Air New Zealand Readies for RFID-enabled Boarding Passes

By Dave Friedlos

At 26 airports throughout the country, the airline's frequent flyers will use the permanent, reusable boarding passes to check themselves in, enter passenger lounges or board a flight.

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Air New Zealand passengers will soon be able to breeze through check-in and boarding at all of the domestic airports it serves, following the introduction of RFID-enabled technology.

The international carrier is spending more than NZ$30 million (US$16.5 million) to install 112 new high-tech kiosks and 84 gate scanners at 26 airports, and will become one of the first airlines in the world to offer RFID-enabled self-scanned check-in and boarding services. The company’s aim is to reduce bag-check queues and customer waiting times, and to make boarding as simple as possible without the need for paper documents.


At RFID-enabled kiosks, Air Zealand passengers can use their ePass to check in themselves and their luggage and receive a printed baggage tag.



This month, Air New Zealand replaced 14 self-service check-in kiosks at Auckland Airport with 30 new kiosks containing RFID interrogators. New kiosks were also installed and began operating last week at Christchurch Airport, with Wellington International Airport set to follow in December. Smaller airports around the country are slated to be upgraded by January 2009.

The airline’s chief information officer, Julia Raue, says the RFID-enabled ePass has been issued to 100,000 Air New Zealand Gold Elite, Gold and Silver Airpoints customers, as well as members of the airline’s Koru Club, to provide these regular travelers with a permanent and reusable boarding pass.

“The new RFID ePass is one of a range of initiatives launched as part of a multimillion-dollar investment to transform the check-in and boarding experience,” Raue says. “We wanted to utilize new technology to meet the needs of customers, and offer different ways of checking in and obtaining a boarding pass.”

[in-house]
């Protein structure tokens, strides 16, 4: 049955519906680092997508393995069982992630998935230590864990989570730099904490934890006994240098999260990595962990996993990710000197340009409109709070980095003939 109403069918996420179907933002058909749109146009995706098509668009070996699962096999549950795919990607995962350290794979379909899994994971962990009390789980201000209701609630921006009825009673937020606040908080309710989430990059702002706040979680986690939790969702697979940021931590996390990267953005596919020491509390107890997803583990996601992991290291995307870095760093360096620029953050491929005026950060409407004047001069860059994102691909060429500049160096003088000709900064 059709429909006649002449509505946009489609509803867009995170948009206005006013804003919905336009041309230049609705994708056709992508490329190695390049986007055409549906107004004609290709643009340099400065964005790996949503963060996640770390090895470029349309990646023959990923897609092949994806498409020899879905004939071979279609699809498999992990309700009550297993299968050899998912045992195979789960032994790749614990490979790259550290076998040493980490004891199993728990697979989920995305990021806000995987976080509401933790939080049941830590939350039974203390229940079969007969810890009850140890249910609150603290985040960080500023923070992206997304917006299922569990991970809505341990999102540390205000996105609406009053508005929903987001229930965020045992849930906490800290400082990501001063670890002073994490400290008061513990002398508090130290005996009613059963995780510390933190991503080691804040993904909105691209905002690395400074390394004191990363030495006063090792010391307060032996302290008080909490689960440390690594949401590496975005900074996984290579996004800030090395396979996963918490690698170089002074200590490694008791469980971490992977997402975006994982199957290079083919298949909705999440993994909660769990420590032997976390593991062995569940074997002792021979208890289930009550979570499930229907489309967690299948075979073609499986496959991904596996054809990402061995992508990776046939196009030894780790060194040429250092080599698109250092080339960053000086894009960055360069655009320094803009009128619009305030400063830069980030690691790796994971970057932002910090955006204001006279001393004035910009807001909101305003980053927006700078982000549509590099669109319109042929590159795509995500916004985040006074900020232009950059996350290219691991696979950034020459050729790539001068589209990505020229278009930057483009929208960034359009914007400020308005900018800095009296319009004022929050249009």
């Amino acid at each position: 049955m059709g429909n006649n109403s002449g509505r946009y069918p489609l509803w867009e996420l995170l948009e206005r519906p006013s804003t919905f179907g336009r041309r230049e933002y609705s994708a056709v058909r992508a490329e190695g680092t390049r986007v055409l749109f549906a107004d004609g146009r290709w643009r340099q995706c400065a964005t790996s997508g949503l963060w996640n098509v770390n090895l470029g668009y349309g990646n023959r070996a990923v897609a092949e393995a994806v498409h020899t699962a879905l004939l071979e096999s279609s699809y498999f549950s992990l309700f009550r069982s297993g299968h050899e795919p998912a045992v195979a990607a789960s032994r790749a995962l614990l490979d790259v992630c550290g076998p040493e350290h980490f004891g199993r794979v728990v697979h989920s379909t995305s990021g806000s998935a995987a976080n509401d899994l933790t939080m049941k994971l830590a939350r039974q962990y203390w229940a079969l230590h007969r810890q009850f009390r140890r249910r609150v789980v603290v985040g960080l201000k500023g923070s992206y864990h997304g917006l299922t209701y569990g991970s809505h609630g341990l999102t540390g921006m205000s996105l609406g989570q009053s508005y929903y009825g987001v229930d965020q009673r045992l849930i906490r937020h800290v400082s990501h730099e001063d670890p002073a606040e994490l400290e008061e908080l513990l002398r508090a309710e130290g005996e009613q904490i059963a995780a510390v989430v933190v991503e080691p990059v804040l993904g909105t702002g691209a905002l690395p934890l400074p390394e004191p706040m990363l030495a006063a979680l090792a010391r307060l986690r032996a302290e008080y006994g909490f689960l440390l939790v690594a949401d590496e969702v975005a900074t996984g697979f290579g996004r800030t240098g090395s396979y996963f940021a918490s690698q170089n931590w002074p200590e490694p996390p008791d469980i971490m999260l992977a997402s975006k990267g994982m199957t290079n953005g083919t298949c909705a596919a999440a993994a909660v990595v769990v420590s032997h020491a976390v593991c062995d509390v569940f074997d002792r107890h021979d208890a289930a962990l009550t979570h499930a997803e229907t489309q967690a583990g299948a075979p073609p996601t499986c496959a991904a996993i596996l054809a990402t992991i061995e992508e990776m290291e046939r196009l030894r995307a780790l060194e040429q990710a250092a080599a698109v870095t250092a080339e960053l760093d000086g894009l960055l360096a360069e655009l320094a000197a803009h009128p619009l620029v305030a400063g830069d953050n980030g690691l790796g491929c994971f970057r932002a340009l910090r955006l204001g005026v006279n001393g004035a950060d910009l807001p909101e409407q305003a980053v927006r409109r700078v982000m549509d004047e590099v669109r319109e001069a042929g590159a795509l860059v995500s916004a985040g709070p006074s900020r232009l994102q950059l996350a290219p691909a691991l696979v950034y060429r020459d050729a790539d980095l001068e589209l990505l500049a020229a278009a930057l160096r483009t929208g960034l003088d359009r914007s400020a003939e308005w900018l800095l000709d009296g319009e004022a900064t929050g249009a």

The ePass is similar in size to a small bar-code sticker. Passengers have been encouraged to attach tags to their mobile phones, then to use their mobile device at the kiosks or departure gates upon checking in and boarding, or to enter passenger lounges.

The 13.56 MHz high-frequency passive tags comply with the ISO 14443 RFID standard, and have been designed by Israeli company On Track Innovations (OTI), specifically for use on mobile phones. The tags have a ferrite backing to shield them, and to prevent interference with mobile signals.

The RFID interrogators have been supplied by Air New Zealand’s kiosk manufacturer, IER. The ePass is activated only when within 2 to 3 centimeters (0.8 inch to 1.2 inches) of an interrogator, to ensure there is no interference with other nearby mobile signals and applications.

The ePass is secure, Raue says, as it contains no personal information—only a unique number sequence and tag identifier. When an ePass’ tag is scanned at the departure gate, data regarding that specific passenger—held separately in Air New Zealand’s IT system—is used to verify that customer. Without such verification, the individual will not be allowed to board the flight.